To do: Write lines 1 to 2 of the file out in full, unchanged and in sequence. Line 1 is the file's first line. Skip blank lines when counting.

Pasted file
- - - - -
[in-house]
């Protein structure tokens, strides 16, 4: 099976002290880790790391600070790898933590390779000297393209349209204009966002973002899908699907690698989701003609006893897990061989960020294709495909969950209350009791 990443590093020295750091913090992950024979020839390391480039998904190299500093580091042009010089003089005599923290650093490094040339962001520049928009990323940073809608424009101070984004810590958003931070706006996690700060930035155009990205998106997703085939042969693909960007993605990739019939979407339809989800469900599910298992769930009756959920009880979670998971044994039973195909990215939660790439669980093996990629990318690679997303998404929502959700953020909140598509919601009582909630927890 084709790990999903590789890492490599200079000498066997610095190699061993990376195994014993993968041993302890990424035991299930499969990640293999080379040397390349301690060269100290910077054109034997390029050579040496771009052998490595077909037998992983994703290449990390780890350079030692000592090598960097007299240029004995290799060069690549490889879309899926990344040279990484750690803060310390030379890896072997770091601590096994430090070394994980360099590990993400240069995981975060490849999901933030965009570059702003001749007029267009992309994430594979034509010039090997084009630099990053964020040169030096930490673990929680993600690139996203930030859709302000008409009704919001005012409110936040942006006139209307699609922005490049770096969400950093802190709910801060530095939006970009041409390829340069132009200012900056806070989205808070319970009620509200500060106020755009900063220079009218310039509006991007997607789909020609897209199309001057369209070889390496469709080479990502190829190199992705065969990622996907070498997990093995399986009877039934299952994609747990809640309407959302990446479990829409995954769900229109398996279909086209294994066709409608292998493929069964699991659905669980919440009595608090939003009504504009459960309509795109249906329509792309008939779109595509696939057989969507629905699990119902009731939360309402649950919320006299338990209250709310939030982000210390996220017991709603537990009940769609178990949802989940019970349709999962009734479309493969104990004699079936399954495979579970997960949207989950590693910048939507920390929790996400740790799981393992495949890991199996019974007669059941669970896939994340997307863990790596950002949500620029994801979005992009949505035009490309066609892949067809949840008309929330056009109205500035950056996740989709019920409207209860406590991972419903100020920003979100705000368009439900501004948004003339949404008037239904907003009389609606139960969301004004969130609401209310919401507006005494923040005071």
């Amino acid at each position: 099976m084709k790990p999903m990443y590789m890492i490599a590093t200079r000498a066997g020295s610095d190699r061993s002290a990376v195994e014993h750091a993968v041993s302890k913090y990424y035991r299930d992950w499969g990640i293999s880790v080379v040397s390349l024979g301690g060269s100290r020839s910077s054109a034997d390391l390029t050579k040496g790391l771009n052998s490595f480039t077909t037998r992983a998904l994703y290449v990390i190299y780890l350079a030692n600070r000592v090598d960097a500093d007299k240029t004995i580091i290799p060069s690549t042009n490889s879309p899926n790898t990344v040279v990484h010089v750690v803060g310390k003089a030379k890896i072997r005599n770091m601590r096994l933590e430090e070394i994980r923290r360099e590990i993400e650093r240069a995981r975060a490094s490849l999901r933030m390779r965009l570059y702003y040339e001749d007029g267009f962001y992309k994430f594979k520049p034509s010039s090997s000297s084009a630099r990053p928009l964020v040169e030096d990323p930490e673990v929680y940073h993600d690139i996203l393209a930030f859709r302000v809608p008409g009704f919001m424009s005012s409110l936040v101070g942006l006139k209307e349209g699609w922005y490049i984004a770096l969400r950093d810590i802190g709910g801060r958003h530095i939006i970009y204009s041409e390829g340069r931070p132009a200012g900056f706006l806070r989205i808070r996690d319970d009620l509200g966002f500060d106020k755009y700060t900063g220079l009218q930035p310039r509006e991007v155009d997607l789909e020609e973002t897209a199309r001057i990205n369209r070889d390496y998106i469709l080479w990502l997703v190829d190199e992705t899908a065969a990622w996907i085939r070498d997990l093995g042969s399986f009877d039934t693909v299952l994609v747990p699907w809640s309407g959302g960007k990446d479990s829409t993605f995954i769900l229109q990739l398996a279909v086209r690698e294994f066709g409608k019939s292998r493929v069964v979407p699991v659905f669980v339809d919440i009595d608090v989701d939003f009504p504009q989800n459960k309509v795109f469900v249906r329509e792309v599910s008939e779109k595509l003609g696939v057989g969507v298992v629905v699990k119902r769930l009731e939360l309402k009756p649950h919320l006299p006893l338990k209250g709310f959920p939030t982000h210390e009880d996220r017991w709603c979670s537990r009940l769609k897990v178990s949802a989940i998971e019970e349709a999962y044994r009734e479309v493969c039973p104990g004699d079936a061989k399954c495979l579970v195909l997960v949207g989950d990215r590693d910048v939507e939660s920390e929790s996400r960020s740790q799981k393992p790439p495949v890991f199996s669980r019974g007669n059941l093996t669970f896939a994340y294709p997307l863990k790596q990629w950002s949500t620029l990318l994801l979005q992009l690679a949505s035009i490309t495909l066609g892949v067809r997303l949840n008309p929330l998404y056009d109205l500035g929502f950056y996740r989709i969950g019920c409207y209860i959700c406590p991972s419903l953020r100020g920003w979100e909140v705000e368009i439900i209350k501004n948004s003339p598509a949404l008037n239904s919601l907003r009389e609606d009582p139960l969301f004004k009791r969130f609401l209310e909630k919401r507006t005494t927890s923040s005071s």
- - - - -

[in-house]
């Protein structure tokens, strides 16, 4: 099976002290880790790391600070790898933590390779000297393209349209204009966002973002899908699907690698989701003609006893897990061989960020294709495909969950209350009791 990443590093020295750091913090992950024979020839390391480039998904190299500093580091042009010089003089005599923290650093490094040339962001520049928009990323940073809608424009101070984004810590958003931070706006996690700060930035155009990205998106997703085939042969693909960007993605990739019939979407339809989800469900599910298992769930009756959920009880979670998971044994039973195909990215939660790439669980093996990629990318690679997303998404929502959700953020909140598509919601009582909630927890 084709790990999903590789890492490599200079000498066997610095190699061993990376195994014993993968041993302890990424035991299930499969990640293999080379040397390349301690060269100290910077054109034997390029050579040496771009052998490595077909037998992983994703290449990390780890350079030692000592090598960097007299240029004995290799060069690549490889879309899926990344040279990484750690803060310390030379890896072997770091601590096994430090070394994980360099590990993400240069995981975060490849999901933030965009570059702003001749007029267009992309994430594979034509010039090997084009630099990053964020040169030096930490673990929680993600690139996203930030859709302000008409009704919001005012409110936040942006006139209307699609922005490049770096969400950093802190709910801060530095939006970009041409390829340069132009200012900056806070989205808070319970009620509200500060106020755009900063220079009218310039509006991007997607789909020609897209199309001057369209070889390496469709080479990502190829190199992705065969990622996907070498997990093995399986009877039934299952994609747990809640309407959302990446479990829409995954769900229109398996279909086209294994066709409608292998493929069964699991659905669980919440009595608090939003009504504009459960309509795109249906329509792309008939779109595509696939057989969507629905699990119902009731939360309402649950919320006299338990209250709310939030982000210390996220017991709603537990009940769609178990949802989940019970349709999962009734479309493969104990004699079936399954495979579970997960949207989950590693910048939507920390929790996400740790799981393992495949890991199996019974007669059941669970896939994340997307863990790596950002949500620029994801979005992009949505035009490309066609892949067809949840008309929330056009109205500035950056996740989709019920409207209860406590991972419903100020920003979100705000368009439900501004948004003339949404008037239904907003009389609606139960969301004004969130609401209310919401507006005494923040005071």